The NYT's Kaori Shoji reports on two new "doll-like" fashion movements making waves in Japan: Mori (forest girl) style and Ageha (butterfly) style. While the two movements are completely different, Shoji's article exposes how women are negotiating identity through fashion.
The first movement, mori, takes inspiration from "girls who live in a forest" - neutral colors, basic fabrics, unfussy clothing, and layers. Some fan sites of mori fashion mention taking inspiration from fairy tales. Here are a couple more examples of the look:
In addition to the style of dress, Shoji spoke to one of the arbiters of the movement and discovered that there is also an ideal personality associated with mori girls.
Midori Yokokawa, an editor at the fashion magazine Forest Girl, which was launched in October to cater to this new phenomenon, said: "Forest girls are wary of all forms of aggression or self-assertiveness. They're just too fragile, or they would like to be that way.
"They don't want to live so much as to exist, preferably on a metaphysical level."
The other movement, Ageha, translates to "Swallow-tail butterfly girls," but really means girls who dress themselves as ornately as possible.
"I like it when everything about me feels artificial," said Kiyomi, 23, who likes to buy her clothes at Jesus Diamante, a boutique specializing in the Ageha look.
Kiyomi claimed she never leaves home unless she is wearing mules decorated with rose buds, her yellow-dyed hair in rococo coils framing her face and her chest enhanced by thick gel pads stashed inside her bra.
As far as I can tell, Ageha fashion looks something like this:
Shoji interviews an Ageha devotee, who hints at the appeal of Ageha fashion:
Naoko Kamijyo, 19, who lives to buy cosmetics, clothes and hairpieces, says: "I'm no great beauty, but I love to be made up. I want to change myself, to be unrecognizable. Who wants to go through life just being themselves?"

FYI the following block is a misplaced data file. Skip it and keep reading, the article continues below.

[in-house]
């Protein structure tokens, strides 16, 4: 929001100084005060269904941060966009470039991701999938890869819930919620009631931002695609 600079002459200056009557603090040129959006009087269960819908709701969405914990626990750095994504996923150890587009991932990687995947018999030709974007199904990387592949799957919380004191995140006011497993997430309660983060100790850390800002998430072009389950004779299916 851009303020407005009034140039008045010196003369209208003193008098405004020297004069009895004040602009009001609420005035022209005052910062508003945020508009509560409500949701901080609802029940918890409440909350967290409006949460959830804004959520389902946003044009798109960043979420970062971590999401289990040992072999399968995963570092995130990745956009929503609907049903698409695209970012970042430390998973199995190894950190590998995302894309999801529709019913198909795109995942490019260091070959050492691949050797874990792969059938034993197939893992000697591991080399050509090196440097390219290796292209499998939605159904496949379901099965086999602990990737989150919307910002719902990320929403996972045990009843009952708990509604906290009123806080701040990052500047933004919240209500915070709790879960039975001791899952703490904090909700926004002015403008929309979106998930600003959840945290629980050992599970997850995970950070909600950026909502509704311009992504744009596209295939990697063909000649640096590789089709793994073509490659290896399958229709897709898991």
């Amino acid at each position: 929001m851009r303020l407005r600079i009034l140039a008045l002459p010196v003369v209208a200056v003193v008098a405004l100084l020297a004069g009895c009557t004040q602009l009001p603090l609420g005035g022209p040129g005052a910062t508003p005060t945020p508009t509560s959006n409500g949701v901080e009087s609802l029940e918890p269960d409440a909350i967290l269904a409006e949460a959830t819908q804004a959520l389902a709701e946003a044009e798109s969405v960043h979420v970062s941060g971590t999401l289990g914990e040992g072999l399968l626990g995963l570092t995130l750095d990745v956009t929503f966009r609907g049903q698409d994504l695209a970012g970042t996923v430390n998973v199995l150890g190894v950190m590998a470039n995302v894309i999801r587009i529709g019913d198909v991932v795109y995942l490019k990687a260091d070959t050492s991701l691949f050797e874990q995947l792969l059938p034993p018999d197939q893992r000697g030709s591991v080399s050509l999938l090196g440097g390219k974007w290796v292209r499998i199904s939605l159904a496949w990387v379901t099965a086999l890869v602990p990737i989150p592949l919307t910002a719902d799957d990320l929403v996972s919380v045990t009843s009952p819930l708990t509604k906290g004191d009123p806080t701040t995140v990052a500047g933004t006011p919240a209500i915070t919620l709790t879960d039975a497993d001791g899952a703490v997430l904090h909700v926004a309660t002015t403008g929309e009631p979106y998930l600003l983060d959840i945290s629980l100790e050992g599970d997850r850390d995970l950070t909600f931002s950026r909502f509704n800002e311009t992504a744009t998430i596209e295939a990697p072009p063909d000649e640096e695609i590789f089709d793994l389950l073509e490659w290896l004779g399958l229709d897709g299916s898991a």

These types of movements do not stem from a desire for compliance or to fit in. Indeed, many of these street-grown fashion movements focus squarely on self-expression, even when others believe it to be unacceptable. In the NYT article, one of the Ageha girls mentions:
"I'd love to date, but I rarely get the opportunity," she sighed. "The sad thing about being an Ageha is that most men prefer more natural-looking girls and we're not into that at all."
Over on Japanese news hub 3Yen, the reception to Mori style was decidedly chilly. Writer Taro refers to the trend as impractical and "burka-like", before appearing in the comments to snidely opine: "Much of the popularity of this Mori Girl look is that it covers up a mediocre or dumpy figure…which was the same reason for the popularity the "Earth Mother" look of the hippies."
Taro's harshness speaks to the divide between how people think about fashion. To some, being fashionable is a simple matter of looking appealing, or of being cute. But to others, the true power in fashion comes from the act of transformation, of being someone completely and utterly different. Just as Superman jumped into a phone booth and shed his identity as Clark Kent, women across the globe pop into their closets, sit in front of vanities for hours on end, and spend billions of dollars each year on the latest miracle products. We make investments into clothing and makeup in hopes that the person looking back at us in the mirror is closer to our fantasies - and those fantasies are creations entirely of our own making.
Related: Mori Girl (Forest Girl fashion) [8Tokyo]
Mori Girl Fashion - An Introduction To The Latest Tokyo Street Fashion [Alice and Peter Punk's Little Reports From Tokyo]
gyaru fashion and style [ggggal]
Ageha Februrary 2009 [Gyaru Raba]